"No," Neal said. "I'll be all right." The longer they were in the room with him, the less hungry he was getting.
Elizabeth's eyes were full of compassion. "We'll be downstairs, then," she said. "Just call if you need us." Peter looked like he was going to protest, but she caught his arm. "Come on," she whispered, and he followed her reluctantly, with a last look back at Neal.
With no one watching him, Neal felt like he should be able to actually eat, but his appetite was almost non-existent. He picked at the pasta for a while before giving up. He moved the tray to the desk, changed laboriously into the pyjamas that had been on one of the pillows, and went to bed.
It was not unlike sharing their house with a ghost. Neal had been haunting him already for all of Peter's time in DC, sorrow and guilt entwined in each memory of him — but now that he was actually there, as if back from the dead, he still seemed impossibly far away.
After the mess of that first evening, Peter had tried to make sure that Neal had everything he needed. He brought food and drink up to Neal's room, and books, and tried not to be too disappointed when Neal only picked at the food and never actively engaged him in conversation.
Peter had taken leave to look after Neal, although he was doing some work from home as well. It was better than sitting in the office worrying that something terrible would happen to Neal when he wasn't there. Bruce had told him to take as long as he needed, and Peter suspected that much of his absence was being marked as sick leave rather than coming out of his vacation days.
Neal's status was still very much undefined but Peter wasn't about to chase that down right now, not while Neal still needed the medical support the Bureau was paying for. He was back on a new anklet, but that was all.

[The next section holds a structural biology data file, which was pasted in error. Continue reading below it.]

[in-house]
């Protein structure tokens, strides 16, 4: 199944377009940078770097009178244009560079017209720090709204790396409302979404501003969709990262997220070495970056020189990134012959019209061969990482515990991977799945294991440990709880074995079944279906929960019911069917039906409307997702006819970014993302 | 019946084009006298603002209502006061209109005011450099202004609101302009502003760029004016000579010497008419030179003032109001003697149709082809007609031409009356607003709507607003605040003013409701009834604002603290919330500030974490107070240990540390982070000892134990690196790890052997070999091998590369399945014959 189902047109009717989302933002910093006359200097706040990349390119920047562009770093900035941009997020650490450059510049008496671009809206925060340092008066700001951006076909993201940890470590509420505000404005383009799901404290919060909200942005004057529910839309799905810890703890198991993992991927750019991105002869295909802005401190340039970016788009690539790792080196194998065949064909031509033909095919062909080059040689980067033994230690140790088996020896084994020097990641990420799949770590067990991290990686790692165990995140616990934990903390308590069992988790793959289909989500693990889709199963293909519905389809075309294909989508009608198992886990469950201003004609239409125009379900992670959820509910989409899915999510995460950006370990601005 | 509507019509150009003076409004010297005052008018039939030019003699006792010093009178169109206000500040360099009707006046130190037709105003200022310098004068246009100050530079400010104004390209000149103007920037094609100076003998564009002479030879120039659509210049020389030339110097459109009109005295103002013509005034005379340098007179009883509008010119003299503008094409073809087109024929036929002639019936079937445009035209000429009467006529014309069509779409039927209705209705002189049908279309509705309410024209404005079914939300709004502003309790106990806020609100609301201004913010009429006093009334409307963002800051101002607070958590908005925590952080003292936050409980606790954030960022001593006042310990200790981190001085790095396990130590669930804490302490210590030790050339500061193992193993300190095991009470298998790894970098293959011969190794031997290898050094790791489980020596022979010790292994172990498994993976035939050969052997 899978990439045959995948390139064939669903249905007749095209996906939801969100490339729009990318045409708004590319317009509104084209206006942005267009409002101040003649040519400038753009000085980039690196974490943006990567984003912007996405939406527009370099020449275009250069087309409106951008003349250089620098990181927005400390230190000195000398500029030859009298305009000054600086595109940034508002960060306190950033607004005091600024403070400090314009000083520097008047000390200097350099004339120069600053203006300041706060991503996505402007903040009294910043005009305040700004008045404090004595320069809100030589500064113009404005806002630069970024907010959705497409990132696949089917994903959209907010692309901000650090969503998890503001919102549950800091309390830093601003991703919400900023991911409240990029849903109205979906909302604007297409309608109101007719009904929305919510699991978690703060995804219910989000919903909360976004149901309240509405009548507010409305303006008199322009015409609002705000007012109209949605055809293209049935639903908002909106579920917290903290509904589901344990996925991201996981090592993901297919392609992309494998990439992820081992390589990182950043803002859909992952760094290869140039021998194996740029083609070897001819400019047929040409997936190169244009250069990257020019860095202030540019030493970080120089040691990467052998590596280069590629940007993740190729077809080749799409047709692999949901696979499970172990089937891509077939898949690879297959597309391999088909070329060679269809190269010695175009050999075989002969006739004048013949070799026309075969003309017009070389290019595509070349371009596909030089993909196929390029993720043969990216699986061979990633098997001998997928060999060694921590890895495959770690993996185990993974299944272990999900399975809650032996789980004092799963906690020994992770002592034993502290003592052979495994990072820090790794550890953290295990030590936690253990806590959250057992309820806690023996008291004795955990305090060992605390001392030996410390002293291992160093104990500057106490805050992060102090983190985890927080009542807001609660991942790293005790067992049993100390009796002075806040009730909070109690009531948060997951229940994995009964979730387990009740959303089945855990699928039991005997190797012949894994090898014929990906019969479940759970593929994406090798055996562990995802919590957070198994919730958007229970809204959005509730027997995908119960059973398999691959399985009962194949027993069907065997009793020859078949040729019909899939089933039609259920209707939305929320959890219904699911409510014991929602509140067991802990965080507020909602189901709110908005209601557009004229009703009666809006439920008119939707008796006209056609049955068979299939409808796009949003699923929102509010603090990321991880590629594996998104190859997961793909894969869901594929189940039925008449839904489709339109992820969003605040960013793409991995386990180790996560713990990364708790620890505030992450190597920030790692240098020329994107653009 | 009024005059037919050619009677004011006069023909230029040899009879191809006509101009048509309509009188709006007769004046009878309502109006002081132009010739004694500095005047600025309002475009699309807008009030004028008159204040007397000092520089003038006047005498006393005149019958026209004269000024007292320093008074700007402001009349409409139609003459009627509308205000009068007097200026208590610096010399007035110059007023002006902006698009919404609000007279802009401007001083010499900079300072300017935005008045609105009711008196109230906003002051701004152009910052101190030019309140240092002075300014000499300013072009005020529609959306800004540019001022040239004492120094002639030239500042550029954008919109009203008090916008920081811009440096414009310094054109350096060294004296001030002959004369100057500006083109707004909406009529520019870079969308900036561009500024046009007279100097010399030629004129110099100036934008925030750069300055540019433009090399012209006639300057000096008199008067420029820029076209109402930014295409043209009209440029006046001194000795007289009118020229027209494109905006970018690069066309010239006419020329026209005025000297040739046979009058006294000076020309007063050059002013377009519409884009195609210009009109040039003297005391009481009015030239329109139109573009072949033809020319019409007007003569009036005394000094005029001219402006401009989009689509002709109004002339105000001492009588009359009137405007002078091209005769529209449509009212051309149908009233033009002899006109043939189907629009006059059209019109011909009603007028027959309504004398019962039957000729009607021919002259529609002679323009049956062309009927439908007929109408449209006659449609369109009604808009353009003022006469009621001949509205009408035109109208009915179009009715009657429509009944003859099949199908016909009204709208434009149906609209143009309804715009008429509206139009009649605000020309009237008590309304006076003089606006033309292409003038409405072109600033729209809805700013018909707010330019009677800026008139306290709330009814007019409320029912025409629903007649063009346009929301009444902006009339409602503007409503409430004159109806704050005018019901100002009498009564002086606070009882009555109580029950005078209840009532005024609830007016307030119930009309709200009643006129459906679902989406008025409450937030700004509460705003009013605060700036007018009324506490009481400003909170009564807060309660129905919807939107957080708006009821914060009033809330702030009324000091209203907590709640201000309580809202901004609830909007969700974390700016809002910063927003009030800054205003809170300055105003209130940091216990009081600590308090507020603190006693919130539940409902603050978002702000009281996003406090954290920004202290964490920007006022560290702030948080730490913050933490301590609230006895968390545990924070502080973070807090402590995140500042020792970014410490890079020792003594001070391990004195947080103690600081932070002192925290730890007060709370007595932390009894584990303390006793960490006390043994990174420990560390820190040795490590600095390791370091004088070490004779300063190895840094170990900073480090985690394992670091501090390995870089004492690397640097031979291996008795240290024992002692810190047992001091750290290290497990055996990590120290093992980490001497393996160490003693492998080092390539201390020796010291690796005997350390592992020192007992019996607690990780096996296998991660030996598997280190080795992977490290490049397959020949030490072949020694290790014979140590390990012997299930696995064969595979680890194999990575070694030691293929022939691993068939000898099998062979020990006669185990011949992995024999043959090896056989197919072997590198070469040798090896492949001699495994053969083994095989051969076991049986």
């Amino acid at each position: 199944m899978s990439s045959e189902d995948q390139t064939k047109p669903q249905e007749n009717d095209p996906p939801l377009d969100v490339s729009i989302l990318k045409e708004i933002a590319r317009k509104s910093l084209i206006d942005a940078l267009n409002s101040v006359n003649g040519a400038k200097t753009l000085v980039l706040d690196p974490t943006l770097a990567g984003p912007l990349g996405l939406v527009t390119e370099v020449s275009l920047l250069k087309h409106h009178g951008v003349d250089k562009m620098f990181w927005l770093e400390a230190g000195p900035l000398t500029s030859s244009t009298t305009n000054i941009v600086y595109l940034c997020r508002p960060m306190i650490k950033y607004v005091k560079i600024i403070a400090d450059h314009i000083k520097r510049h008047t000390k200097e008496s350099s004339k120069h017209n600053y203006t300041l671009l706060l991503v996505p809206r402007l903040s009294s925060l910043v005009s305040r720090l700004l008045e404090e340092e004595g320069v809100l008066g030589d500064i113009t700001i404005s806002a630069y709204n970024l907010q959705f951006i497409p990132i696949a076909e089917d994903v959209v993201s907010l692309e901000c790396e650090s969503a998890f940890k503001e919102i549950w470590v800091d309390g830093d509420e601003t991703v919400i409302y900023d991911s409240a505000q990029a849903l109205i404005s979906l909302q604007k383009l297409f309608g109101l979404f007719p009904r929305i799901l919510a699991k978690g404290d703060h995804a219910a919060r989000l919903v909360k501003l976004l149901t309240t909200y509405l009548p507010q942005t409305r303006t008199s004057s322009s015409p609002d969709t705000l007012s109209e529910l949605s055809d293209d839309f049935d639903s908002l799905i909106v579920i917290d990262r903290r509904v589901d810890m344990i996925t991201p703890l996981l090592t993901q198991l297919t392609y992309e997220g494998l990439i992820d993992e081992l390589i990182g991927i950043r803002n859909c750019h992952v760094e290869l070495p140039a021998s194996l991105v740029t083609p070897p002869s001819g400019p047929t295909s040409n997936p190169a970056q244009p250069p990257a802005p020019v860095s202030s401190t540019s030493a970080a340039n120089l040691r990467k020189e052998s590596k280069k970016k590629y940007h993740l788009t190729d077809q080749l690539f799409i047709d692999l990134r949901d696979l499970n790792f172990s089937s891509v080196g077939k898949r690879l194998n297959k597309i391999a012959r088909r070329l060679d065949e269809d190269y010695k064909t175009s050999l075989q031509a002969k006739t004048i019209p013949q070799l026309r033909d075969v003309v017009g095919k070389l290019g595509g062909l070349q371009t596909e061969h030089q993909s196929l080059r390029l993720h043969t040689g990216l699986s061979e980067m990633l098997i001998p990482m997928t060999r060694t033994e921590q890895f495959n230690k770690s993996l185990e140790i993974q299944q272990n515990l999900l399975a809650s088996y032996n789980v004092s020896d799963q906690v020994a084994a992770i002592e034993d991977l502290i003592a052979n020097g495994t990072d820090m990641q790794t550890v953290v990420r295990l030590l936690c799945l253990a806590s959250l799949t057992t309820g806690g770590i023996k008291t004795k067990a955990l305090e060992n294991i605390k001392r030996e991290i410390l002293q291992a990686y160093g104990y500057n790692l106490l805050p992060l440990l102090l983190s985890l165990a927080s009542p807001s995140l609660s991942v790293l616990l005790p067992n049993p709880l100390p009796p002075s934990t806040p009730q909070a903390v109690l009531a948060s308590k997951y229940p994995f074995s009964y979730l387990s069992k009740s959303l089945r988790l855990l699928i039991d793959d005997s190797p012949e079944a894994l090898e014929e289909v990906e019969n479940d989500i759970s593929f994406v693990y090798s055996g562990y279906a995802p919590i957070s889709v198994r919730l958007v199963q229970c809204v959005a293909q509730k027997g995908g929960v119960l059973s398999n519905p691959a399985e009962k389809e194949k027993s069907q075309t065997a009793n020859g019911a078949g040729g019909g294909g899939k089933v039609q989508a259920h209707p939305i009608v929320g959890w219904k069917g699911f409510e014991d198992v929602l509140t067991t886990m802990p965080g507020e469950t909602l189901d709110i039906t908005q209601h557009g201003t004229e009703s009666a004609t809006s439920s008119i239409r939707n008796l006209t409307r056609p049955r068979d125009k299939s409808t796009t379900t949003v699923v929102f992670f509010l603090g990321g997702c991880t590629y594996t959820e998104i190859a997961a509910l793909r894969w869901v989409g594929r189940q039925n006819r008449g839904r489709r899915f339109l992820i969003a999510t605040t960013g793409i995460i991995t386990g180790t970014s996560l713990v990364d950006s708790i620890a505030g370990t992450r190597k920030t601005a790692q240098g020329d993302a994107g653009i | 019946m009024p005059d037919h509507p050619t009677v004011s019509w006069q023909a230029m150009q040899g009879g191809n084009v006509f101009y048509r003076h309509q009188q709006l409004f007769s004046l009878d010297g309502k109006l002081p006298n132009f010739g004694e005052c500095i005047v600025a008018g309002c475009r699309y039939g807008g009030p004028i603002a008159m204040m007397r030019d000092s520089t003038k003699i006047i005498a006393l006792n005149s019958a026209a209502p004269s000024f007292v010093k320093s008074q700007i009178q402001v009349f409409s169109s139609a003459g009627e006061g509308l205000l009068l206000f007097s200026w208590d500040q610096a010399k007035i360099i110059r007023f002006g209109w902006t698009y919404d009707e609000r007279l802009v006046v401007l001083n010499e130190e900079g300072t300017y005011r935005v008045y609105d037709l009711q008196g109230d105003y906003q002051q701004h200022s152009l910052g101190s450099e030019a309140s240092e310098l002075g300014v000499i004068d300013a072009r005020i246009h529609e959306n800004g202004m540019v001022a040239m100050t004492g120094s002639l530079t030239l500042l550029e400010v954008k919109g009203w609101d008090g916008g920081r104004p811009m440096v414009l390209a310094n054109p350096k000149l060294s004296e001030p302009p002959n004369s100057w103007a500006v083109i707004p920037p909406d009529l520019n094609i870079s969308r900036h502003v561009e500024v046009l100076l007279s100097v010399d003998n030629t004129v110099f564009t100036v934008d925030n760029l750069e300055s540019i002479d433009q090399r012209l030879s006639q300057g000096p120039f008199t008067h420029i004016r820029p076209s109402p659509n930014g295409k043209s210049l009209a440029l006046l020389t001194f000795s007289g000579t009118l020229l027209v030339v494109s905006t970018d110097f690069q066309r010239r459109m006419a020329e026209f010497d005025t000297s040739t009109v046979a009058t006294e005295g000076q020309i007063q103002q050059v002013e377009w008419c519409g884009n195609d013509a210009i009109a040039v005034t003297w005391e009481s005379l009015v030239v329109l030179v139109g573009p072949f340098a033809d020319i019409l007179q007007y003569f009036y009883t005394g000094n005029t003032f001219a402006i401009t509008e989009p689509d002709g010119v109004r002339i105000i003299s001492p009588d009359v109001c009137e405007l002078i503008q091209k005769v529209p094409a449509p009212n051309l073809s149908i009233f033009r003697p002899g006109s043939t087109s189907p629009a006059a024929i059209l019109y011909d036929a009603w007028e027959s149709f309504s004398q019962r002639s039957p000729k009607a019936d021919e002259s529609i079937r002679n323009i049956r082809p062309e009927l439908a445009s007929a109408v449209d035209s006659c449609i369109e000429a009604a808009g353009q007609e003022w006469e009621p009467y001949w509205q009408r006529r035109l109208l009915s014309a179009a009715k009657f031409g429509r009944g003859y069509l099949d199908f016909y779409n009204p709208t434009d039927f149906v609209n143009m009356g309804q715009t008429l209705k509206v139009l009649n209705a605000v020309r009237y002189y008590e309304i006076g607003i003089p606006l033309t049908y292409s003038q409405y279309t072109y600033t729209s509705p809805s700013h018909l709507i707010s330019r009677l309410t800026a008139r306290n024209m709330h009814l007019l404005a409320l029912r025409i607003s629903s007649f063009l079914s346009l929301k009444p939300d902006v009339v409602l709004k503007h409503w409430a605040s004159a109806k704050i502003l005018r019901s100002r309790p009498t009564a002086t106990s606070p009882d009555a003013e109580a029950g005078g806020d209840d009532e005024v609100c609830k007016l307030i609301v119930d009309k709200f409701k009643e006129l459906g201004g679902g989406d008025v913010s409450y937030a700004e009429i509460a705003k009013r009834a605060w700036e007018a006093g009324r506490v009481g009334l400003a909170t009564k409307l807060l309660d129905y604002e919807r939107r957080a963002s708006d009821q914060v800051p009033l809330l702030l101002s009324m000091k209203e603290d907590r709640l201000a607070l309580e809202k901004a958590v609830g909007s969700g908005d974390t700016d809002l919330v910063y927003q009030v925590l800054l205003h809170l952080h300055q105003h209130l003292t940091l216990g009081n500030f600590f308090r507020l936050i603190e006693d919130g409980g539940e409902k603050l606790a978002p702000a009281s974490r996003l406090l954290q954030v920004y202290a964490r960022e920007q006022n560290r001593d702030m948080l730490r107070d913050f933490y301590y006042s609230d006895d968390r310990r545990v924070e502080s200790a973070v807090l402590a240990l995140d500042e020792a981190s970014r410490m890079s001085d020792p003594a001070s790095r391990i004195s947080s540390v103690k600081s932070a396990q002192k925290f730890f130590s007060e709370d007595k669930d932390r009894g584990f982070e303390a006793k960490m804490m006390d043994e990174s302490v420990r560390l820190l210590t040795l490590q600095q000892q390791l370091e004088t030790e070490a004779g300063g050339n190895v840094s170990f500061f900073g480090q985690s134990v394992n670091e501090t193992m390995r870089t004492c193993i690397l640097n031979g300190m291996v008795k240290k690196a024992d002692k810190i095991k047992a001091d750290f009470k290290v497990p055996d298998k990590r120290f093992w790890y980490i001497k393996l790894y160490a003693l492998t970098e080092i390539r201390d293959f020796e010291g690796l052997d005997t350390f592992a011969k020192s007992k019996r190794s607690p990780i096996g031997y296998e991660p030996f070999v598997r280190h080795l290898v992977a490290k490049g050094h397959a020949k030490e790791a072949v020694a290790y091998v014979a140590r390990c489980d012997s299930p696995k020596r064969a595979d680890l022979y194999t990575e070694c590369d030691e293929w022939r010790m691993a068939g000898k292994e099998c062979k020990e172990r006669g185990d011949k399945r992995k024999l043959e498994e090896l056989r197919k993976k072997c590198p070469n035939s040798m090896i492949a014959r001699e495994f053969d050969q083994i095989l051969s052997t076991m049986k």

And he had barely reacted when Peter had put it on him. No quips. No exaggerated sighs. Nothing.
"He just needs time," El said, but she couldn't quite manage to sound convinced. They were walking Satchmo in the half-hour before sunset.
Peter sighed, and took her hand. It felt good to be outside. He hated admitting it to himself, but the house was beginning to feel oppressive and closed-in. Haunted. "I feel like I should be doing something," he said. "But I can't make him relax around us, and I can't make him actually go through with one of the psych referrals he's stacking up."
El nodded. "It's hard to watch someone hurting and not be able to fix them."
"It just feels like I should be able to. Like I'm missing something, and if I figure out what it is…"
"It doesn't work like that, though," El said. "I know you hate hearing this, but there's no magic fix for that sort of trauma."
"I know." He squeezed her hand. "You're much better at handling this than I am."
El shook her head. "I'm not, really. I know more of the relevant platitudes, but they don't actually help Neal." She sighed. "You're remembering to look after yourself too, though?"
"Yeah," Peter said, and she shook her head skeptically.
"You're eating less again," she said. "And I know you're sleeping badly."
Peter had nothing to say to that. He was waking in the night again, now panicking that Neal might have vanished, or accidentally overdosed and stopped breathing, or one of a thousand other things. Sometimes the fear was so intense that he had to get up and crack open the door of the guest room, standing on the threshold until he could believe the soft sound of Neal's breathing. "I just can't stop myself worrying about him," he said.